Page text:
Maienfeld is a municipality in the Landquart Region in the Swiss canton of Graubünden. It is a tourist destination in the Alps, both because of the local wine and because it was the setting of the story Heidi.
Maienfeld lies along a key route through the Rhine Valley in the Alps. Prehistoric Bronze work and a pre-Roman cellar have been found in the city and on St. Luzisteig hill. A 3rd-century Roman station or settlement has been found along the old Roman Road. The 4th or 5th century Tabula Peutingeriana map shows a place called Magia near modern Maienfeld.
The village is first mentioned in 831 and was known as Lupinis at that time. The name of the village changed several times over the following centuries and included; Magenza, Lopine, Maging and Magen zu Luppinis. Finally, in 1295 the name Maienvelt was used, which eventually became Maienfeld.
From the mid 10th century until the mid 12th century, the counts of Bregenz ruled Maienfeld. Their castle at Maienfeld was destroyed in 1079 by Henry IV, HRE during the Investiture Controversy. The current Schloss Brandis was initially built in 1270–75 by the von den Aspermont family and later by Friedrich VII, count of Toggenburg. In 1465 it was rebuilt and expanded by the Baron von Brandis. The town was also fortified in the 13th century. A 4.5 m (15 ft) tall and 1 m (3.3 ft) thick section of wall is still standing today. The town walls enclosed an area of about 120 m × 170 m (390 ft × 560 ft). The walls were thickened and raised to 9.6 m (31 ft) in the 14th century and then, in a third phase, topped with 1.8 m (5.9 ft) thick crenallations and raised to 10.5 m (34 ft).
Maienfeld is first mentioned as a town in 1346, however it seems to have lacked a town government (until 1437) or guilds. In 1388 Maienfeld acquired the rights to charge a toll on the Roman Road that led from Chur over the St. Luzisteig to the north. Maienfeld also had a market, though the neighboring city of Malans had the market right. Following the death of the Toggenburger line, Maienfeld joined the League of the Ten Jurisdictions in 1436. In 1438 the city reached an agreement with the von Brandis and von Aarburg (inheritors of some Toggenburg lands) families. The agreement gave Maienfeld a set of rights and gave the city the right to Low Justice over the communities of Malans and Jenins.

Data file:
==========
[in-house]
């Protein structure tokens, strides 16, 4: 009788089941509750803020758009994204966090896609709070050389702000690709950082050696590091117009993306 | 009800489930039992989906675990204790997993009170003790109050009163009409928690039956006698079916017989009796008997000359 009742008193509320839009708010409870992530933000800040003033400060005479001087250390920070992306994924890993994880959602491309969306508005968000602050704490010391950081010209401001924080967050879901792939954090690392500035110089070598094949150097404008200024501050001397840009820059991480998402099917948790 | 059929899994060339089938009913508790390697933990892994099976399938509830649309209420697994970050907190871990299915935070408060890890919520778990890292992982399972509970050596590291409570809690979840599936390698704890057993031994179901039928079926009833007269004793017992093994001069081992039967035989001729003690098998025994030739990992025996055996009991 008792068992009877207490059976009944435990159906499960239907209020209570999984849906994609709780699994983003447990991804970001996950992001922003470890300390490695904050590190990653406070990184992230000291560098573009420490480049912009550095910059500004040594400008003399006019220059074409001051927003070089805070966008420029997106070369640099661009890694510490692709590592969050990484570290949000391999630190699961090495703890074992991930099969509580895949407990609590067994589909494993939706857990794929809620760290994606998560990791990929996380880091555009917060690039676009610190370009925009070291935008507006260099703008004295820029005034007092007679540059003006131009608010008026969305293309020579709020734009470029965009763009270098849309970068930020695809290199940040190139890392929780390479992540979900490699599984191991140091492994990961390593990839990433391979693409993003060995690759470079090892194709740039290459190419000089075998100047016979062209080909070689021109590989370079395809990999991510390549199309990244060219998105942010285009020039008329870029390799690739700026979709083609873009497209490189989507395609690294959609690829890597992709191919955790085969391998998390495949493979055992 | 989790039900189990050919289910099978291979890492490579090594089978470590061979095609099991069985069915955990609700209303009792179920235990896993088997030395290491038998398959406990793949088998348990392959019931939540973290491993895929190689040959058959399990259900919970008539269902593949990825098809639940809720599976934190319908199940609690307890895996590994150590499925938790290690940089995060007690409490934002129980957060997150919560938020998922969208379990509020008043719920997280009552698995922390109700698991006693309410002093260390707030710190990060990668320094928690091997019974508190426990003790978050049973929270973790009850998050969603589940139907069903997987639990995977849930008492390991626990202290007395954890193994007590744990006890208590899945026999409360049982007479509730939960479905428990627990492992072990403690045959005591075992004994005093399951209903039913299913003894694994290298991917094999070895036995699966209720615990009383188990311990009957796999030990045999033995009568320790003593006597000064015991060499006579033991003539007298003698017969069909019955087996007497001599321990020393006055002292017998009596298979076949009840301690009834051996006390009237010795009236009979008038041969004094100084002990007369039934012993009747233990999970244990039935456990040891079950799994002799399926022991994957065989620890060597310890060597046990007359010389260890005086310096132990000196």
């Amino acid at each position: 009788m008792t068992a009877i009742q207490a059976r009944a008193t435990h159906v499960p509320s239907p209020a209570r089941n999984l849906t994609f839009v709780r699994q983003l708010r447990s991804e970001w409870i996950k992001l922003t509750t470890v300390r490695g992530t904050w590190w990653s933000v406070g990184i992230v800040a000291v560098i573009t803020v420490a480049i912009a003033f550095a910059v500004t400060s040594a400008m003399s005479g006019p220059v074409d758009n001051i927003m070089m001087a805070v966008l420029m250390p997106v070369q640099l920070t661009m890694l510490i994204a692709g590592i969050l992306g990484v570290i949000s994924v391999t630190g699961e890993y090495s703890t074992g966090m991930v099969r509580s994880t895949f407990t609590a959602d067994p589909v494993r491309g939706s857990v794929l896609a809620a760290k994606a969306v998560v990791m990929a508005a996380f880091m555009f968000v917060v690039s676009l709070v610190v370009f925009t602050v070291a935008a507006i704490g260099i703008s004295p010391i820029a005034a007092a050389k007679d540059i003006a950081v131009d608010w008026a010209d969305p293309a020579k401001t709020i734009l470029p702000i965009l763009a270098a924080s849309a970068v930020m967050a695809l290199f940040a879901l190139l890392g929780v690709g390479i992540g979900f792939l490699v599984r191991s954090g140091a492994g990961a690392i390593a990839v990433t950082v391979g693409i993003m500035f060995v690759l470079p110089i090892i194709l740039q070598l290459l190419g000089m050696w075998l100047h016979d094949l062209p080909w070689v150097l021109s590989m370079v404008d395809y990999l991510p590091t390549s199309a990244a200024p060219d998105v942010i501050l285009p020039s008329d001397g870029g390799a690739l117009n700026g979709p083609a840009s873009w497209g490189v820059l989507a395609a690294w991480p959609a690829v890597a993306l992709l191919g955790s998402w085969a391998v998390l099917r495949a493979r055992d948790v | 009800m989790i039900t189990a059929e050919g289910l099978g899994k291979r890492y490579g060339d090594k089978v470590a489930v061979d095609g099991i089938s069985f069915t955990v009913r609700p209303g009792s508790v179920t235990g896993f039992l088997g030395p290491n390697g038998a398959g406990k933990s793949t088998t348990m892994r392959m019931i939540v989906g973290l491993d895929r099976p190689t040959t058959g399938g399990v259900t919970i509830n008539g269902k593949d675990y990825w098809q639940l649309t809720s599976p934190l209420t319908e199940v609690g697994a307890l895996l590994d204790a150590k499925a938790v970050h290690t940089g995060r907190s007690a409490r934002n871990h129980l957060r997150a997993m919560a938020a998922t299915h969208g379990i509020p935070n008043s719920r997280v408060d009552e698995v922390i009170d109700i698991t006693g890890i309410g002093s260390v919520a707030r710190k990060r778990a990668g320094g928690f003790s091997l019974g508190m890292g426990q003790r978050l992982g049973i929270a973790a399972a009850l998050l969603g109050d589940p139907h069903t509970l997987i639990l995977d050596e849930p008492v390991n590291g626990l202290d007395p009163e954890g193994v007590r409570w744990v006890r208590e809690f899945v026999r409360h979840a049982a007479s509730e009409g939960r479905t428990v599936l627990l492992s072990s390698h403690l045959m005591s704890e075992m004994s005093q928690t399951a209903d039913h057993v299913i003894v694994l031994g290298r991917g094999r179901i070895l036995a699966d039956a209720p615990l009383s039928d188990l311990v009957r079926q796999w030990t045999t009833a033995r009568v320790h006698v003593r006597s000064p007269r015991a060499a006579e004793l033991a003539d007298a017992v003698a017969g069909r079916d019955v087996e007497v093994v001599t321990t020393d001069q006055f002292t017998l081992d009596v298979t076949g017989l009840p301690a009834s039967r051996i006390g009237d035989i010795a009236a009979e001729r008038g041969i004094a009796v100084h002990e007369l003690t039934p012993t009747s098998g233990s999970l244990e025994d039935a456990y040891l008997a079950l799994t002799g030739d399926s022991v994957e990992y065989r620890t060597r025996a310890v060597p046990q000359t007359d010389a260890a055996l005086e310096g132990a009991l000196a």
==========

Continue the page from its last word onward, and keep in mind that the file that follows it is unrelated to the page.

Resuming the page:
During the 14th century the Walser moved into the Maienfeld area and founded settlements that eventually became the Walser part of town. However, it would take several centuries until the Walser were granted full citizen rights. Maienfeld had been fully Romansh before this time, but during the Germanic-speaking Walser immigration Maienfeld became Germanized. By the 16th century the region was nearly completely Germanic.
In 1458 the town was devastated by a fire. During the 1499 Swabian War Maienfeld was forced to open its gates to the invading Austrian army. After the Austrians left the area, it was attacked by Three Leagues troops who plundered the town. In 1509 the Three Leagues bought Maienfeld from the von Brandis and put the city under the Protectorate of the Three Leagues. This led to an unusual situation where Maienfeld, as a voting member of the League of the Ten Jurisdictions and therefore a voting member of the Three Leagues, was also under the protection and control of the Three Leagues. Maienfeld indirectly set policy for managing Maienfeld.
In 1529 the Tardis bridge was built over the Rhine river, shifting trade routes away from Maienfeld. In 1622 and again in 1720 the town was heavily damaged due to fire.
It was the home of the scholar Hortensia von Moos (1659–1715) who is known for her writings on the status of women.